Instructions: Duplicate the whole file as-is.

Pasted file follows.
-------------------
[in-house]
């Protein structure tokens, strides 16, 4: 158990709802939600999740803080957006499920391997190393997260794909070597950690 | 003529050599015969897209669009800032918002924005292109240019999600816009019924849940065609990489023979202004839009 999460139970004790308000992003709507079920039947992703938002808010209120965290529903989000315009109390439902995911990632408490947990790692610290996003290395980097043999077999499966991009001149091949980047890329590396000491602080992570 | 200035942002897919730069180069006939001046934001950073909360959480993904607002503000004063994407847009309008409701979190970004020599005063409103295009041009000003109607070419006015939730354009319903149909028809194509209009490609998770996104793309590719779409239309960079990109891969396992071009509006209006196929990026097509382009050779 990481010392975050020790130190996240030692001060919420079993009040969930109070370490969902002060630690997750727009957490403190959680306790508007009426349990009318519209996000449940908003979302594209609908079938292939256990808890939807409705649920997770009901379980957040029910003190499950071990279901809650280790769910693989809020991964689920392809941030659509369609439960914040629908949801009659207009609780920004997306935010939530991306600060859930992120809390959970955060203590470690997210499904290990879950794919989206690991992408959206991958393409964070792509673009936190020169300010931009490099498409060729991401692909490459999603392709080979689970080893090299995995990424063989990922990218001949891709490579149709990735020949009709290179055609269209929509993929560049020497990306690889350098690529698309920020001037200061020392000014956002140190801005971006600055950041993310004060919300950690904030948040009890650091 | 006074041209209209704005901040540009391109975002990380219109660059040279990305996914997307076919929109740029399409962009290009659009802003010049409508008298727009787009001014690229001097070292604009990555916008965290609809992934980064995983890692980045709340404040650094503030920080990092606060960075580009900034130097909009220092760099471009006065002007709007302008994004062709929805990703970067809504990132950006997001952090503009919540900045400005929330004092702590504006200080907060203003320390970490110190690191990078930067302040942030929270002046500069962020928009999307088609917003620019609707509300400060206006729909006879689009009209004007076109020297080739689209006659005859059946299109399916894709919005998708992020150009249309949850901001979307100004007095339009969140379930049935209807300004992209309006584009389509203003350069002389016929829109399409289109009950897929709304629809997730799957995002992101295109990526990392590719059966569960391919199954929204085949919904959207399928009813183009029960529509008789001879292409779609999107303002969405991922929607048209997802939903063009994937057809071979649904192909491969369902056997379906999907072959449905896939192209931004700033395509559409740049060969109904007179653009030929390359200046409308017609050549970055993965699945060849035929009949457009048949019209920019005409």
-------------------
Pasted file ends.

[in-house]
């Protein structure tokens, strides 16, 4: 158990709802939600999740803080957006499920391997190393997260794909070597950690 | 003529050599015969897209669009800032918002924005292109240019999600816009019924849940065609990489023979202004839009 999460139970004790308000992003709507079920039947992703938002808010209120965290529903989000315009109390439902995911990632408490947990790692610290996003290395980097043999077999499966991009001149091949980047890329590396000491602080992570 | 200035942002897919730069180069006939001046934001950073909360959480993904607002503000004063994407847009309008409701979190970004020599005063409103295009041009000003109607070419006015939730354009319903149909028809194509209009490609998770996104793309590719779409239309960079990109891969396992071009509006209006196929990026097509382009050779 990481010392975050020790130190996240030692001060919420079993009040969930109070370490969902002060630690997750727009957490403190959680306790508007009426349990009318519209996000449940908003979302594209609908079938292939256990808890939807409705649920997770009901379980957040029910003190499950071990279901809650280790769910693989809020991964689920392809941030659509369609439960914040629908949801009659207009609780920004997306935010939530991306600060859930992120809390959970955060203590470690997210499904290990879950794919989206690991992408959206991958393409964070792509673009936190020169300010931009490099498409060729991401692909490459999603392709080979689970080893090299995995990424063989990922990218001949891709490579149709990735020949009709290179055609269209929509993929560049020497990306690889350098690529698309920020001037200061020392000014956002140190801005971006600055950041993310004060919300950690904030948040009890650091 | 006074041209209209704005901040540009391109975002990380219109660059040279990305996914997307076919929109740029399409962009290009659009802003010049409508008298727009787009001014690229001097070292604009990555916008965290609809992934980064995983890692980045709340404040650094503030920080990092606060960075580009900034130097909009220092760099471009006065002007709007302008994004062709929805990703970067809504990132950006997001952090503009919540900045400005929330004092702590504006200080907060203003320390970490110190690191990078930067302040942030929270002046500069962020928009999307088609917003620019609707509300400060206006729909006879689009009209004007076109020297080739689209006659005859059946299109399916894709919005998708992020150009249309949850901001979307100004007095339009969140379930049935209807300004992209309006584009389509203003350069002389016929829109399409289109009950897929709304629809997730799957995002992101295109990526990392590719059966569960391919199954929204085949919904959207399928009813183009029960529509008789001879292409779609999107303002969405991922929607048209997802939903063009994937057809071979649904192909491969369902056997379906999907072959449905896939192209931004700033395509559409740049060969109904007179653009030929390359200046409308017609050549970055993965699945060849035929009949457009048949019209920019005409």